Sunday, 23 August 2015

The sweeter things in life have a bitter twang... "That Sugar Film"


Seeking something a little bit different to watch this weekend, I thought I would look into watching  the documentary about Sugar that I had heard might totally change my opinion about sweet things and their effect on health. Rather like the film Supersize me before it, That Sugar Film, revolves around a normal, relatively healthy man taking on a hypotheses about nutrition and it's effects on health. I enjoyed it so immensely that I decided to devote blog space to it. Currently I am thinking this will probably be two to three instalments.



Damon Gameau is an Australian actor and now director and film maker and I am pretty familiar with his face for some reason and realise he was in the Miss Fisher mysteries.



Here he decides to see what the effect of hidden sugars is having on public health. He is basing this on the norm for Australia , but we can easily transfer the data onto the UK or USA as we have comparable obesity issues. From my own research I know that obesity rates  are as follows

The USA 33% of the population is classed as obese

The UK. 26.9% 

Australia 26.8

Coming from a place of relative health, having cut all refined sugars from his diet some six years before, Damon makes a good test subject as he does not really eat poorly, but is not on a very austere diet either.

So from where does young Damon take his baseline level of intake, apparently the average Australian family of four would need to eat six kilos of sugar a week and then the next week go back and buy another six kilos. If one wanted to go to the supermarket and buy only food with no added sugars in it, only 20% of the items currently available would still be present. 

Some things are actually quite obviously sweeter than first appearances suggest, after you think about it, of course bread and so pizzas will contain sugars, it activates the yeast that makes the dough rise and many tomato sauces and soups contain sugar as they are used as acid regulators as the source fruit may not be at optimal ripeness on processing  and sugar makes the flavour more fulsome.

The issue of Sugar in the diet being a direct contributor to metabolic illnesses first came to notice when Eisenhower had a heart attack and two schools of thought came into being. Ancel Keys was an American who claimed that fat intake was the reason people developed heart disease. In the opposite camp was a British physiologist John Yudkin who suggested it was in actual fact the increased amounts of refined sugars in post war diets.

"I have already mentioned Dr Ancel Keys and his pioneer work in relation to diet and heart disease. A year or so ago he wrote a memorandum which he sent to a large number of scientists working in this field and which with very few changes has now been published in a medical journal 'Atherosclerosis'. It consists entirely of a strong criticism - I nearly said virulent criticism - of the work I have published from time to time on the theory that sugar is the main dietary factor involved in causing heart disease" Yudkin .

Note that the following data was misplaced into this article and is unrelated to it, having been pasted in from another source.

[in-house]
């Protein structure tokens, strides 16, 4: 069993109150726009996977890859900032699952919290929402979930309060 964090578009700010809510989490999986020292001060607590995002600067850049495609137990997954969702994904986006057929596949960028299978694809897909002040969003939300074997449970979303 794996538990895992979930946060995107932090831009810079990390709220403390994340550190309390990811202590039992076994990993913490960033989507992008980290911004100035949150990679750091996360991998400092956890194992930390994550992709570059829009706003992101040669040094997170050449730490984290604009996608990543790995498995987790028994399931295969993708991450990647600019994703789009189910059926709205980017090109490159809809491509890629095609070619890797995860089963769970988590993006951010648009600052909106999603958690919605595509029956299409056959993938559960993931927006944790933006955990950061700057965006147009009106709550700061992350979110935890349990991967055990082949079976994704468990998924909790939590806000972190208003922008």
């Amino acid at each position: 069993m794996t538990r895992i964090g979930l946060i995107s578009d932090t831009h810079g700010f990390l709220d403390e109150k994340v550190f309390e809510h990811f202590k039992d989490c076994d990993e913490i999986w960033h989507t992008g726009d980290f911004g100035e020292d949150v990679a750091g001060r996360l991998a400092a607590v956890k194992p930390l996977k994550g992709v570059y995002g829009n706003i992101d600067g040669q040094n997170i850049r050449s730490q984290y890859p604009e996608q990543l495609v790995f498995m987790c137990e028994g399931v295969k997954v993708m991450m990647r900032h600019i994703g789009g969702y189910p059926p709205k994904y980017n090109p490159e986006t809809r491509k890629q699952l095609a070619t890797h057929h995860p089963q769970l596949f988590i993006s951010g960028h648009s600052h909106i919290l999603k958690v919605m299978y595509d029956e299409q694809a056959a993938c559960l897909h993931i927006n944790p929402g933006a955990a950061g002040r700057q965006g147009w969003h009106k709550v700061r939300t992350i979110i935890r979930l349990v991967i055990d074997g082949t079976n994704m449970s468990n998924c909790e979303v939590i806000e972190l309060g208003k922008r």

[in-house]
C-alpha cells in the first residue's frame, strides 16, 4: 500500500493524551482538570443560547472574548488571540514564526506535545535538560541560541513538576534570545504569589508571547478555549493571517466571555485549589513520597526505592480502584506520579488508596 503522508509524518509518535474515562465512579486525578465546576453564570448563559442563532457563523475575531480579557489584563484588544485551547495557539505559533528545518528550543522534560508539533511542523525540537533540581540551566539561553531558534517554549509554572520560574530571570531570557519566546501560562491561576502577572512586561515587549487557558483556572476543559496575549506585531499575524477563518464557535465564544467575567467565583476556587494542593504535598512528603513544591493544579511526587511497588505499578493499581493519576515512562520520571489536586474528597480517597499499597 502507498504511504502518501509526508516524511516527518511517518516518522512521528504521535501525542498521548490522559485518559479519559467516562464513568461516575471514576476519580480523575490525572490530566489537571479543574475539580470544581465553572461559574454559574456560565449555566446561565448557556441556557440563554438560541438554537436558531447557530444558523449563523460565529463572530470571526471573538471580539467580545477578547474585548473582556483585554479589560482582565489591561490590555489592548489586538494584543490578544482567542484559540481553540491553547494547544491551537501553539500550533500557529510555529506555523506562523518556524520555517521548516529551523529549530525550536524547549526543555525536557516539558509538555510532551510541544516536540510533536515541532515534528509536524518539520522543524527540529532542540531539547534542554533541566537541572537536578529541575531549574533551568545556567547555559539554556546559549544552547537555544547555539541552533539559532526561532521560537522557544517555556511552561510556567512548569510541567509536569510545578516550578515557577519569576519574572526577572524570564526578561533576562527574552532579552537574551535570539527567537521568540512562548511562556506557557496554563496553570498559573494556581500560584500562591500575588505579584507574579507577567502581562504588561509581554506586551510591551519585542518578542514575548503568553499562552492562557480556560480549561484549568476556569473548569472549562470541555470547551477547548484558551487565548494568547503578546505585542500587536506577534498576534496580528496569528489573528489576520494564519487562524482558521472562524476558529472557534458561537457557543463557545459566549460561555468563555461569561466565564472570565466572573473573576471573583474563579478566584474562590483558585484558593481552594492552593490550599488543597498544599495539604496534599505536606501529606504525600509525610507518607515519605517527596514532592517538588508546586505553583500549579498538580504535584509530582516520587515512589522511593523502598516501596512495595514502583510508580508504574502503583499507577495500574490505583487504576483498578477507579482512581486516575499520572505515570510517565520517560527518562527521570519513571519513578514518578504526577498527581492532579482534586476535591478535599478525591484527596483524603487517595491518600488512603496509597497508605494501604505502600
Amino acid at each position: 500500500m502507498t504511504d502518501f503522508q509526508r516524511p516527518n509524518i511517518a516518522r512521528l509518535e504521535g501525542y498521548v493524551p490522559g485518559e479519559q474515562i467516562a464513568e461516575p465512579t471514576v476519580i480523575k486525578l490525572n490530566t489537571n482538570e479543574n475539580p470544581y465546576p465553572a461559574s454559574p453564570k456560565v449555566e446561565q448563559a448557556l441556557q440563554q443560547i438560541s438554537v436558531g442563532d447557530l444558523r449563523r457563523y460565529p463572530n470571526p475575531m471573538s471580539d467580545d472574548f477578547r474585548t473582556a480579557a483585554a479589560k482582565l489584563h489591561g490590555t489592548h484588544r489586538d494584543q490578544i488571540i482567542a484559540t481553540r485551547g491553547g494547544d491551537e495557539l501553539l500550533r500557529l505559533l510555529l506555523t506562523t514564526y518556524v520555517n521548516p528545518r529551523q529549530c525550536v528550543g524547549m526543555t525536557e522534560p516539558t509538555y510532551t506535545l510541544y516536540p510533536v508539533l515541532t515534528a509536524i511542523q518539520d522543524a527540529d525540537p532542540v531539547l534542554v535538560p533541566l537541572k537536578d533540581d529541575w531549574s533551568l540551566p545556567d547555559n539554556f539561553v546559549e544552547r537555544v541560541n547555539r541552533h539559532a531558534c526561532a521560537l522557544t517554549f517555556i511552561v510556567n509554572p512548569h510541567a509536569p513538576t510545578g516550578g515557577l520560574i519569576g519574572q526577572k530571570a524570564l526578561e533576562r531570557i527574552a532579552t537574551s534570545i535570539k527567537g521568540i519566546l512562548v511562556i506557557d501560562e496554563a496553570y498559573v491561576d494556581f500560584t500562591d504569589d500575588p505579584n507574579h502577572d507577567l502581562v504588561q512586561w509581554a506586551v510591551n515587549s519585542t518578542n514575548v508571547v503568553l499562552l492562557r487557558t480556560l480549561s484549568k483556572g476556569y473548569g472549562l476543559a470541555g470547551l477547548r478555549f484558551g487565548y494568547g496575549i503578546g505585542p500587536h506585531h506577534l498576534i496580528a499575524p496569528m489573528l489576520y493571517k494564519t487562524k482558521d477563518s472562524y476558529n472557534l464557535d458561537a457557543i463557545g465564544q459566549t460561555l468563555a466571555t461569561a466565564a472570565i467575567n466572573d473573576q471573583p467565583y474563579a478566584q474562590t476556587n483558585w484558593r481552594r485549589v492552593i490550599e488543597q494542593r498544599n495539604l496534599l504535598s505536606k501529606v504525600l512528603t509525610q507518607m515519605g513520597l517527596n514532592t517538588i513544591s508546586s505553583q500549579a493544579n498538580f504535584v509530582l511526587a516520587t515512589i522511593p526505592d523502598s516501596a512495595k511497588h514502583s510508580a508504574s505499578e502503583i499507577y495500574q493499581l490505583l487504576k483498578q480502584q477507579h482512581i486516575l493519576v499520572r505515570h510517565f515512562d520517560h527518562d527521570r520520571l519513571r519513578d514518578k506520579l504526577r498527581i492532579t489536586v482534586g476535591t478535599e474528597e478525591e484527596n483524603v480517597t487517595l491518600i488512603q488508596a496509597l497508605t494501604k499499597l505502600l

Sugar, not cholesterol...

In his defence keys was well respected,  Ancel Keys authored the Seven Countries Study in 1958, after exploratory research on the relationship between dietary pattern and the prevalence of coronary heart disease in Greece, Italy, Spain, South Africa, Japan, and Finland. Out of all his scientific accomplishment, the SCS is arguably the most important. He did also live to 100 years old.Keys more than anybody else was the driving force behind the theory ,pointing out the cardioprotective effect of the Mediterranean diet and the ‘Keys equation’ on the effect of different dietary fatty acids on serum cholesterol levels, both of which still widely studied today.



Keys won the debate so fats were demonised and the sugar industry was free to grow and add that crystalline white stuff to pretty much everything humans consume that is prepackaged or processed. I mildly gratified that a Brit was so involved in this mobement

To safely conduct his experiment.  Damon gathers a bunch of medical folks together to monitor him as he embarks on what could be quite a costly experiment to his own health. We have pathologist to monitor his blood for blood sugars, heart function and liver enzymes, a nutritionist, a expert on food science and a general practitioners of check his ongoing wellbeing throughout the process.

His starting point was a daily intake of approximately 2300 calories, generally made up of 

50% good fats from nuts and avocado


26% proteins  meats cheese

24% carbs  veggies and fruits 

He weighed 76 kilos and had a tummy circumference of 86cm and was classed as slightly healthier than the average western male of his age. He would maintain the same level of exercise, not eat anything deemed bad, so no cakes, sweets, chocolate or pastries. In fact everything must be low fat or deemed health food. So for example low fat yoghurt, cereal and a glass of apple juice for breakfast is within acceptable realms. And so it begins....

He is tasked with eating 40 teaspoons of sugar a day in hidden Sugars



The film is light hearted in tone in this preparatory stage, with famous faces like Australia's Favourite son Hugh Jackman offering humorous oversights of how Sugars came to be valuable commodity in the times of the Elizabethans , cartoon  graphics show the journey of cane sugar into Asia and Europe.

Gameau has enough of a playful demeanour to hold an audience, the film was engaging without seeming preachy, I enjoyed it immensely.  His journey is enlightening and actually very important if  the results are indicative of the effect of sugar on health in most western civilisations.

1 comment:

  1. Curious to see what happens! Excellent blog post!

    ReplyDelete